A member of four Detroit Cup winners, Pronovost was traded to Toronto in 1964 and helped the Leafs to a Cup in 1967.


    11th Selection, 179th Overall: Terry O'Reilly

    Right-winger Terry O'Reilly epitomized the "lunch bucket" crew of the Boston Bruins in the 1970s and '80s. A hard-nosed grinder who fought for every square inch of ice, he scored 204 career goals and was an emotional leader of his team.

    The tenacious winger hit the 20-goal mark four times and helped the Bruins reach the Stanley Cup final and semi-finals three times each. He often formed an effective team with centre Peter McNab and various left-wingers such as John Wensink and Al Secord.

    Although he was regularly among the league leaders in penalty minutes, O'Reilly's success in other areas of the game was acknowledged when he was chosen to play in the 1975 and 1978 All-Star games and selected at the Boston captain for two years. The old warrior retired in 1985 after going full in nearly 900 regular season games.


    12th Selection, 196th Overall: Rick Middleton

    Rick Middleton began his professional hockey career as the first-round draft pick for the New York Rangers in 1974. He finished off the season with a flourish as rookie of the year in the American Hockey League, then played left wing with the Rangers for two years before he was traded to the Boston Bruins in 1976 for Ken Hodge. After a few years, sportswriters began calling it one of the most lopsided deals in recent hockey history, in favor of the Bruins. Things were looking pretty bright right from the start of Middleton's arrival in Boston, as he scored a hat-trick in his first-ever game as a Bruin.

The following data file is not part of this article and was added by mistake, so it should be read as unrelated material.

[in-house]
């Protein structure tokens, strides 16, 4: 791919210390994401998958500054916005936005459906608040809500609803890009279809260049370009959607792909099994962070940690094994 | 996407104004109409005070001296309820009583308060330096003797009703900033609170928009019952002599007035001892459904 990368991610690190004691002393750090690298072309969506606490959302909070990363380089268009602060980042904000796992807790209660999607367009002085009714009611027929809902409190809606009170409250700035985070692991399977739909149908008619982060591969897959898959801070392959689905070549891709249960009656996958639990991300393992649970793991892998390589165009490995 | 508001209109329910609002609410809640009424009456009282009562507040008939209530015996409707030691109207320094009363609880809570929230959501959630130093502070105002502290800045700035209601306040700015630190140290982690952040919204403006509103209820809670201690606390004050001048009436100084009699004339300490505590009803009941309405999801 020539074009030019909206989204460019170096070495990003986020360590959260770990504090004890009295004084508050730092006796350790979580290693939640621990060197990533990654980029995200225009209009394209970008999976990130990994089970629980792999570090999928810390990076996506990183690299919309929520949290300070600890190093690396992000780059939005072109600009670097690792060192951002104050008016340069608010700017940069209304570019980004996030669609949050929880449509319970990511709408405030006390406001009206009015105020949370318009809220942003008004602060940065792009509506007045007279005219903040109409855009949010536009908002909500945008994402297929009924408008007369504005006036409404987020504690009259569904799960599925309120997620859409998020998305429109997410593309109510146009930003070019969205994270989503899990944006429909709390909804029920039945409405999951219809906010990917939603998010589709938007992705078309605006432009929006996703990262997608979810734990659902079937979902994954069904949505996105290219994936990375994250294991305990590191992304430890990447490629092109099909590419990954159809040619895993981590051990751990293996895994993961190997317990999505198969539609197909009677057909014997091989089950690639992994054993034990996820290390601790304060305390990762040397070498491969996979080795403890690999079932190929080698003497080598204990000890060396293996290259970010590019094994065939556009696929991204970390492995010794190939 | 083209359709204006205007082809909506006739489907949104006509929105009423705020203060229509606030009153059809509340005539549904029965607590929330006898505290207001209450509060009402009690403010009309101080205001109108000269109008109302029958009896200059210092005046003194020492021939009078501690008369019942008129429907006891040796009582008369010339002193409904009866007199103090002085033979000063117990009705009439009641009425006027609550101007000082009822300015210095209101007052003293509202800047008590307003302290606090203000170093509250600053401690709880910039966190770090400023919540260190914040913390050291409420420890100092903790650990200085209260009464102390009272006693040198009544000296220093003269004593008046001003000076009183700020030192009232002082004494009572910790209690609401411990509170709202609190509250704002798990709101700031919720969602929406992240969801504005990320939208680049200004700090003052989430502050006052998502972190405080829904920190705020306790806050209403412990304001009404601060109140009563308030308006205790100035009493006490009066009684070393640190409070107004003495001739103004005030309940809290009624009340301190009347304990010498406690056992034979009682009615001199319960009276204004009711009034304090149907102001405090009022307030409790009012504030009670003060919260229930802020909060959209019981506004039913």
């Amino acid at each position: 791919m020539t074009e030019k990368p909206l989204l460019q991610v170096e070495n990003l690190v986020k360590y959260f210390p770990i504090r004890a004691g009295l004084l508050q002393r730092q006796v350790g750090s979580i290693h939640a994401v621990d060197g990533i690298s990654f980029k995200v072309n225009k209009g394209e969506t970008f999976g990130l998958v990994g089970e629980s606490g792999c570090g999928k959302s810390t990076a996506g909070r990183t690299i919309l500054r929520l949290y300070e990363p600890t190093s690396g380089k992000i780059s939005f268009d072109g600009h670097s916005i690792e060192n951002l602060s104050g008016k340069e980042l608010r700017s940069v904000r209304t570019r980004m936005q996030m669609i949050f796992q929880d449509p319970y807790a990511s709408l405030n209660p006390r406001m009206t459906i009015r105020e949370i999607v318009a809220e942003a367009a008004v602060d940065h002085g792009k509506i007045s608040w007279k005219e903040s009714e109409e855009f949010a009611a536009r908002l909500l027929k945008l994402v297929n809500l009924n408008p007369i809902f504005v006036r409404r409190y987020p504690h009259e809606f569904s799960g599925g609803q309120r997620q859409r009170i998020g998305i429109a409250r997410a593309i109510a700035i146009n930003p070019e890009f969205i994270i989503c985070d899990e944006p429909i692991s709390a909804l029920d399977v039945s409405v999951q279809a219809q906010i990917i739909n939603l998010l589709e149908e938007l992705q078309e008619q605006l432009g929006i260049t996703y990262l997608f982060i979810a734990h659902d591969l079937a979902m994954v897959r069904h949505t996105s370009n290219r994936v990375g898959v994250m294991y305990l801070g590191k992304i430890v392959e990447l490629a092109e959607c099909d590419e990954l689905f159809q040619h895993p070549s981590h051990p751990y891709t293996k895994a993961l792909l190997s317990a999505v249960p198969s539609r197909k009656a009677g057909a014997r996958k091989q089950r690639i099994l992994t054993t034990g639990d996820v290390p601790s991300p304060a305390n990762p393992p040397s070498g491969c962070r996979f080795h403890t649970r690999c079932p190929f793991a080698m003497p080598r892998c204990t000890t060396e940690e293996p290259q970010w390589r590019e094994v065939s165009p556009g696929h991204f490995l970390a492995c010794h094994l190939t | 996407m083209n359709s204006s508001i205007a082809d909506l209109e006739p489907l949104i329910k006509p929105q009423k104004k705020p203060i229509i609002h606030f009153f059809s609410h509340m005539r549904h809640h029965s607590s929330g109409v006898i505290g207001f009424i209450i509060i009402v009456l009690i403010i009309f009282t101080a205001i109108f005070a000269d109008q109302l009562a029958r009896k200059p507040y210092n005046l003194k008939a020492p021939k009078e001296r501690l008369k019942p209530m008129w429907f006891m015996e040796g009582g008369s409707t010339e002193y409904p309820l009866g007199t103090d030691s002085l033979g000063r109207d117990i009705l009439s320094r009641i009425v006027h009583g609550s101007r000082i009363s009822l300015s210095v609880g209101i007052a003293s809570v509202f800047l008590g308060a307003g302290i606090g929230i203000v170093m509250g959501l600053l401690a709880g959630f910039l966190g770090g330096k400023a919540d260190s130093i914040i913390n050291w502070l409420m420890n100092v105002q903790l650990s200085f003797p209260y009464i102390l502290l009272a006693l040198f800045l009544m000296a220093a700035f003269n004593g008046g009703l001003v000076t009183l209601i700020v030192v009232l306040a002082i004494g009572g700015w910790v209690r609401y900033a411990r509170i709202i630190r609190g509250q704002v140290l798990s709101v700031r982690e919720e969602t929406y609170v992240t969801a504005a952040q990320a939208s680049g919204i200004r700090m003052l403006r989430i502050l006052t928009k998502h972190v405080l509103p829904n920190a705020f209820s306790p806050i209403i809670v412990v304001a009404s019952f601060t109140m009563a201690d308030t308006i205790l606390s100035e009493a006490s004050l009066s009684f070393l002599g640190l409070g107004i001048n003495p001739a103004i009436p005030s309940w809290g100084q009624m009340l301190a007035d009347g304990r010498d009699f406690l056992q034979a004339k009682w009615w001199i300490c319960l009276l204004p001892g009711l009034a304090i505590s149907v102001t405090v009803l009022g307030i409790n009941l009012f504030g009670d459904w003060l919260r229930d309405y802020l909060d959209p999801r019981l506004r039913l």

Middleton was born in Toronto. He played his junior hockey for the Oshawa Generals and led the Ontario Hockey Association in goals his last season as an amateur. By 1985, Middleton had earned his place as captain of the Bruins. Middleton credits much of his success in hockey to Cherry, who very early in his career encouraged him to work on his defense. Without a doubt, Middleton was one of very few players in the NHL who was strong on both the power-play and as a penalty killer.


    In 1981 and 1984 Middleton was a member of the Canadian team in the Canada Cup. But his biggest success in international hockey, he claimed, happened in 1984 while he was a member of coach Scotty Bowman's team. Middleton played on a line with Wayne Gretzky and Gilbert Perreault. Gretzky himself was amazed at Middleton's abilities on ice.

    13th Selection, 213th Overall: Kevin Lowe